Try the following practices with preschool-aged children. Use as much of the child’s home or tribal language as possible. Find out how home visitors can put these practices to work with families.
- Offer to take dictation to provide captions for children’s art or describe what’s happening in a photo.
- Offer opportunities for children to draw pictures.
- Drawing strengthens the fine motor skills needed to produce letter-like forms. It is also a way for children to be intentional in making meaning.
- Help emergent writers form words by demonstrating on a separate piece of paper, segmenting the sounds, and discussing the letters needed.
- Offer ways for children to write with their fingers (e.g., with finger paint or trays of sand) or use “found” objects such as sticks to write in sand or dirt.
- Provide materials for children to create print props for play (e.g., a sign for a pretend lemonade stand or roadside restaurant).
- Encourage children to write their names during everyday routines and play (e.g., when entering or leaving the setting, on their paintings and drawings).
- Model writing and explain what you are writing and why.
- Provide a variety of tools to write with and materials to write on, as well as opportunities to write for a purpose (e.g., make a shopping list, create a card to send to someone).
- Encourage children to explore, practice, and enjoy their writing experiences.2
- Express appreciation for children’s attempts at writing.
Home visitors can support parents in identifying, adapting, and trying the practices listed above during home visits and group socializations. Here are more ideas.
- Talk with parents about their child’s experiences with print and writing, as well as their own experiences.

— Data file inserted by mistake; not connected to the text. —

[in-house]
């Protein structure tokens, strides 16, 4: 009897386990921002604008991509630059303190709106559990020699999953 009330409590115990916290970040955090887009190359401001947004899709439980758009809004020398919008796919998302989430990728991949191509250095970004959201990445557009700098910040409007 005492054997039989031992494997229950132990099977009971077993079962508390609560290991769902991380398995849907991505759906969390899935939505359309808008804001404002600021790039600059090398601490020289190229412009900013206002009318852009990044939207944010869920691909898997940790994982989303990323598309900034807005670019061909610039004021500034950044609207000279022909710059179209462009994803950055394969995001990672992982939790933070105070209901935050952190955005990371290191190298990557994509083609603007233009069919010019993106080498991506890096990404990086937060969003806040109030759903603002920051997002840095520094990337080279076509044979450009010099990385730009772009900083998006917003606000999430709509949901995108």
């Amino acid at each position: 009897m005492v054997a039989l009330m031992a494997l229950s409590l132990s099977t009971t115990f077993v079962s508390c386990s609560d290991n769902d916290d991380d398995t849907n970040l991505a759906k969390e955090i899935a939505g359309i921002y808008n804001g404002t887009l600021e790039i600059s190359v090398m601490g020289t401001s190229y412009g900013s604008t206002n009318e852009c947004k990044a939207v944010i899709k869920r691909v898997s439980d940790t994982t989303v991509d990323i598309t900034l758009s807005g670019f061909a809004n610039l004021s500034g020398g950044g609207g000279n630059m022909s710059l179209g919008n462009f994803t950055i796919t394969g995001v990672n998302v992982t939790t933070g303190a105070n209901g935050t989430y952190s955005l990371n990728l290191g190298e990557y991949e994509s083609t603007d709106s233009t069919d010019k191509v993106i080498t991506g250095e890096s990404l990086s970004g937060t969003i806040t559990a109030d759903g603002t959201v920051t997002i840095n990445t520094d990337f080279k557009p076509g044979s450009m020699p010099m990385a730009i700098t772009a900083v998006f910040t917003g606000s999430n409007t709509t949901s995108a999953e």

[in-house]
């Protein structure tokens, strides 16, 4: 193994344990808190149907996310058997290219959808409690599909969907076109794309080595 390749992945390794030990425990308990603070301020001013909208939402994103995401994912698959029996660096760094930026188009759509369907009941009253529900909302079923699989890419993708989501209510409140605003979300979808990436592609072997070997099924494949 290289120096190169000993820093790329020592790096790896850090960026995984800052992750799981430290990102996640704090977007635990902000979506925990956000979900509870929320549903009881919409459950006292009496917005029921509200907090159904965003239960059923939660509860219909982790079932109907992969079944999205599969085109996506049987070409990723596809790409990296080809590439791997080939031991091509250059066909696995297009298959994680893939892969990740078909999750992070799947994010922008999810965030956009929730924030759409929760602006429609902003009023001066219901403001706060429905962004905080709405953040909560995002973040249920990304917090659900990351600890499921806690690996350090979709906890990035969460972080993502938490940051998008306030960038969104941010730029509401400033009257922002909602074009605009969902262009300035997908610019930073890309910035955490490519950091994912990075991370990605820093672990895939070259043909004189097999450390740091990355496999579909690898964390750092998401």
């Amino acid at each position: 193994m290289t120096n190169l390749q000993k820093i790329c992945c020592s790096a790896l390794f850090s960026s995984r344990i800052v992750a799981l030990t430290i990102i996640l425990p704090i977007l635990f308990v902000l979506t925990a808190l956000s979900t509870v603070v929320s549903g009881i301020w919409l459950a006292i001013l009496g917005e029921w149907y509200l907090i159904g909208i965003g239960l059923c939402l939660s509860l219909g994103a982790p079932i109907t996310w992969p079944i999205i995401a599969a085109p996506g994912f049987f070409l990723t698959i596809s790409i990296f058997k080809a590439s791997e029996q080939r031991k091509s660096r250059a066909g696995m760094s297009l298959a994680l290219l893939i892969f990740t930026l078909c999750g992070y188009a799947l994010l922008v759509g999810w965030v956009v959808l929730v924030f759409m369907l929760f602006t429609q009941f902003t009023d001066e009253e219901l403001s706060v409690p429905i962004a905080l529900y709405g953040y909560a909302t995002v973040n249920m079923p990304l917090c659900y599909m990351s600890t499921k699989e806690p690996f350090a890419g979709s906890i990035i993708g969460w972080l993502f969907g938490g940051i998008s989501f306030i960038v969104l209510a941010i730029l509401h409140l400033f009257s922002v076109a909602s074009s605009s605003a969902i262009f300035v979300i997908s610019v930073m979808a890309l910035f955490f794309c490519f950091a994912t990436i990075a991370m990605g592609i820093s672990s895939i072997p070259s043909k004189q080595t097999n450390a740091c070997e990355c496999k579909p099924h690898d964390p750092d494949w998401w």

- Keep in mind that some children and families come from rich oral language traditions but have little experience with print and writing, some use non-alphabetic writing, and others are not written down. Knowing this information can help you and parents plan writing experiences that are appropriate for the child, build on the child’s home language and literacy background, and support the child in learning English.
- Brainstorm ideas with parents for what their child could use to write on (e.g., the backs of cut-up cereal boxes, old mailing envelopes, newspapers). Strategize with parents about where they can find appropriate writing tools for their child.
- Encourage parents to model writing for a purpose with their child (e.g., making shopping lists, keeping track of appointments on a calendar, filling out forms, or writing letters or emails to relatives and friends).
1California Department of Education, California Preschool Curriculum Framework Volume 1 (Sacramento, CA: California Department of Education, 2010), 159–165, Writing Strategies, http://www.cde.ca.gov/sp/cd/re/documents/psframeworkkvol1.pdf [PDF, 8.8MB].
2National Center on Cultural and Linguistic Responsiveness (NCCLR), “The Big Five, The Big Picture: Alphabet Knowledge and Early Writing” (Washington, DC: Author, n.d.), https://eclkc.ohs.acf.hhs.gov/sites/default/files/pdf/big5-big-picture-alphabet-knowledge-eng.pdf.
Last Updated: June 3, 2018